“If there is a renewal, we think it will be an opportunity to deepen and broaden the country-level work we are doing and take it to the next level,” Setel said. This means making CRVS collection and analysis a core part of government capability.

“We can help to solidify business process improvements that we have brought to the CRVS systems so they are more efficient, user-friendly, and proactive in identifying events. They are also more aligned with best practice. And that is important next steps. While we have been able to show ... that these sorts of solutions we have crafted with government are deliverable, we want to help institutionalize and scale them.”

Another area where Setel hopes to continue working is in the use of vital statistics data.

“I think that we have concentrated on the production side over the past four years more than the output,” he said. “That is understandable, as it has been important to get that data. But it’s time to pivot and support the production of vital statistic reports, especially those that provide a sophisticated way to look at births and death disaggregated by demographics and geographic area and put this data squarely in the hands of policymakers and decision-makers.”

Incorporating marriage and divorce data is unlikely to be a focus for a renewed Data for Health, but Setel said there is work for them to encourage and support organizations working in this space.

The final months

While there is hope of renewal, it is not guaranteed — and Vital Strategies is working toward an end date of March.

“We are really pushing the gas pedal to achieve our targets for the last months of the initiative,” Setel said.

Priorities are to complete the verbal autopsy work, support data quality checks, facilitate governments to get the skills, and document lessons learned.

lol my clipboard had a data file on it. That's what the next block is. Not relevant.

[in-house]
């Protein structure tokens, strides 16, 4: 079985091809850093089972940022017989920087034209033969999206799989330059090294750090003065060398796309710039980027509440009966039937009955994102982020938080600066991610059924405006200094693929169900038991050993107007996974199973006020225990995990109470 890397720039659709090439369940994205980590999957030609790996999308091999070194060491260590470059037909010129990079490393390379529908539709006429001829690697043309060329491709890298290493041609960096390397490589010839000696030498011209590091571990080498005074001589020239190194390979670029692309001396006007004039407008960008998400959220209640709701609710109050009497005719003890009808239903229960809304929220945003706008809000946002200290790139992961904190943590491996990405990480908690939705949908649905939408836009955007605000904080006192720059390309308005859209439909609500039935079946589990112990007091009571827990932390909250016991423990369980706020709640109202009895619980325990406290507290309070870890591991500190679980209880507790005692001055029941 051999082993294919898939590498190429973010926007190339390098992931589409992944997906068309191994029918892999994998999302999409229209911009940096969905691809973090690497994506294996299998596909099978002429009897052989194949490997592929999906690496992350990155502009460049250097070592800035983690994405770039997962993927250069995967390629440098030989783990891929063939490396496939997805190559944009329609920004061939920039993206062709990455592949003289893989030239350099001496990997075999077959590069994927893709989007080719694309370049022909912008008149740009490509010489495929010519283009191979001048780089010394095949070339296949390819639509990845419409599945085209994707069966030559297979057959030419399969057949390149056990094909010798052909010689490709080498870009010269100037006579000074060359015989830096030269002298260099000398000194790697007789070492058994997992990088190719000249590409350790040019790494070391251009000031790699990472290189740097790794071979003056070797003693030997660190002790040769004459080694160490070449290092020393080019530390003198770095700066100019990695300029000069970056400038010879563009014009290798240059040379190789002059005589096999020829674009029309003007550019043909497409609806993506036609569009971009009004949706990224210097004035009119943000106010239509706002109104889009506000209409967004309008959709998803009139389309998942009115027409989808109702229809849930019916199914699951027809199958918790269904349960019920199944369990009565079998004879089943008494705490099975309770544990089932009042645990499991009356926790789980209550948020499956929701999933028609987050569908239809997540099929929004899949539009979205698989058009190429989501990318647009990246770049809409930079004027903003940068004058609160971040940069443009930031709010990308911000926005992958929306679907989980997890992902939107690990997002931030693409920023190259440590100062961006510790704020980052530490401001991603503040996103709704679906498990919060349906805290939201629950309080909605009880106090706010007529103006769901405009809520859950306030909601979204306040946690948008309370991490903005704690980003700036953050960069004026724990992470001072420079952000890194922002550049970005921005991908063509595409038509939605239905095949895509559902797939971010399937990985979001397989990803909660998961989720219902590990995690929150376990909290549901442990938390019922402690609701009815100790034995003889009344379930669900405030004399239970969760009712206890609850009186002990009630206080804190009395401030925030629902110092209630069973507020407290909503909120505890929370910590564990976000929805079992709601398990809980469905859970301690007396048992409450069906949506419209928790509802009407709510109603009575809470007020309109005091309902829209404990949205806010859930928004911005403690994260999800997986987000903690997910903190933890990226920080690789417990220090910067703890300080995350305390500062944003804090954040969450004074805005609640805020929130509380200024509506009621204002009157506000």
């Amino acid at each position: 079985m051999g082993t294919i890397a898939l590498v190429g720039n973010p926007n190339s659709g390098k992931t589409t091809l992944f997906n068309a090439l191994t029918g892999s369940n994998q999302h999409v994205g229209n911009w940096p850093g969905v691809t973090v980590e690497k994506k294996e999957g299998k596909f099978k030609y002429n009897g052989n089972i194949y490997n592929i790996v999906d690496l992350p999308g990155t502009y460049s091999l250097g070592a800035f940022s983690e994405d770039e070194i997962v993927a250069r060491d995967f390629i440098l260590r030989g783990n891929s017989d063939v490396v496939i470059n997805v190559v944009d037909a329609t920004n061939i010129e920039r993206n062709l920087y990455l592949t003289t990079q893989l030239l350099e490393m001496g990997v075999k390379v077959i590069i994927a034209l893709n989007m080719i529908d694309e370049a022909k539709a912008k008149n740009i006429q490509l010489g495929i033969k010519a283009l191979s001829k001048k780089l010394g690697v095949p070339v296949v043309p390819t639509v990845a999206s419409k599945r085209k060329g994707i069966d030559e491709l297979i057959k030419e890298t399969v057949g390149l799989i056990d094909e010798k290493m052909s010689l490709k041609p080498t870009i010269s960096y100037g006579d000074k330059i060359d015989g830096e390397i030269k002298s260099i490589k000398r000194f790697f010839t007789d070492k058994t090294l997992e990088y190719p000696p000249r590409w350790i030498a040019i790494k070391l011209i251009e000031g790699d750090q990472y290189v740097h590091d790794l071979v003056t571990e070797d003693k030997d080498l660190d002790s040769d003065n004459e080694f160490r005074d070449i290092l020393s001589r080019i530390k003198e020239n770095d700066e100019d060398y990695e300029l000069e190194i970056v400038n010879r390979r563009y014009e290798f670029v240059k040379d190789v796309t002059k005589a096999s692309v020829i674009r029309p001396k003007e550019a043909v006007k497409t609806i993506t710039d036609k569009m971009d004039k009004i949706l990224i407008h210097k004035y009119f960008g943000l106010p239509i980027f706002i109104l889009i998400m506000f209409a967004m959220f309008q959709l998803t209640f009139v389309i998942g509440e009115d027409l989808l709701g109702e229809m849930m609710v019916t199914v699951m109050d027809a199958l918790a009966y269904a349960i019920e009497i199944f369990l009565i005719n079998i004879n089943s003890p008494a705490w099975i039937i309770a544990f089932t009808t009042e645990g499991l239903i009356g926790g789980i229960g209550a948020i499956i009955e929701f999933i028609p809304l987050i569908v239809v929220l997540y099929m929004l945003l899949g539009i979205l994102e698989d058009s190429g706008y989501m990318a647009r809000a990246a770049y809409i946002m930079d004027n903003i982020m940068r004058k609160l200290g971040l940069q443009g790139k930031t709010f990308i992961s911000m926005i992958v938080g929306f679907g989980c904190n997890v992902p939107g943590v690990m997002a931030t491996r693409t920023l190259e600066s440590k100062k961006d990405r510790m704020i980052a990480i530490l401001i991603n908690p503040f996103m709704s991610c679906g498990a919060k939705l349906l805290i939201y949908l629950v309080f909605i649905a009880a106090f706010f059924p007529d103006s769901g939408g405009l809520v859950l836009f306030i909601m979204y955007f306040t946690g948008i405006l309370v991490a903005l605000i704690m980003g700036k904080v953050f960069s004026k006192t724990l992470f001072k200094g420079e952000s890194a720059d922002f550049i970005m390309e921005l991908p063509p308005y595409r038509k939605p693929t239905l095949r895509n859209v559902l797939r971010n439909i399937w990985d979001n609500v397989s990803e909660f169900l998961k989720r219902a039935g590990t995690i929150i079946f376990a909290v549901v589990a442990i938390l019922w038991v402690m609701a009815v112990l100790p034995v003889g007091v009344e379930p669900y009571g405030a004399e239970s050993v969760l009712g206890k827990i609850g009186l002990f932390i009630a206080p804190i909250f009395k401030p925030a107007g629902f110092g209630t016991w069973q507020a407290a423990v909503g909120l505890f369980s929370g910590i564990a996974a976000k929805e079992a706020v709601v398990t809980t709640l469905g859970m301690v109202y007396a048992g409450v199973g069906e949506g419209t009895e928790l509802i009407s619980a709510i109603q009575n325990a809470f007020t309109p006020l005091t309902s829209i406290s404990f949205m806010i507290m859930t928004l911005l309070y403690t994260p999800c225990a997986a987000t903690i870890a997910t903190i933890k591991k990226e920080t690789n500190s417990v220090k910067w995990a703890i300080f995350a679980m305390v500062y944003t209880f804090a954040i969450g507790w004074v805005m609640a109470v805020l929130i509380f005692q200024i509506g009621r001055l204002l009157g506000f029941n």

For the countries the initiative is supporting, Setel believes they are “universally in a better place” than when they started, with some expected to graduate in certain functions and kick Vital Strategies and their partners out the door.

“There is still a lot of learning to be shared,” he said. “We have established good relationships with countries we are working [with] and I hope those can continue — they’re not as demanding in terms of the basics and capability [than] when they started, but there is still more to be learned on quality and analysis.”

“But we have done really well and I am pleased at the accomplishments we have been able to achieve in a short period of time.”

About the author

  • Lisa Cornish

    Lisa Cornish is a Senior Reporter based in Canberra, where she focuses on the Australian aid community. Lisa formerly worked with News Corp Australia as a data journalist for the national network and was published throughout Australia in major metropolitan and regional newspapers, including the Daily Telegraph in Melbourne, Herald Sun in Melbourne, Courier-Mail in Brisbane, and online through news.com.au. Lisa additionally consults with Australian government providing data analytics, reporting and visualization services. Lisa was awarded the 2014 Journalist of the Year by the New South Wales Institute of Surveyors.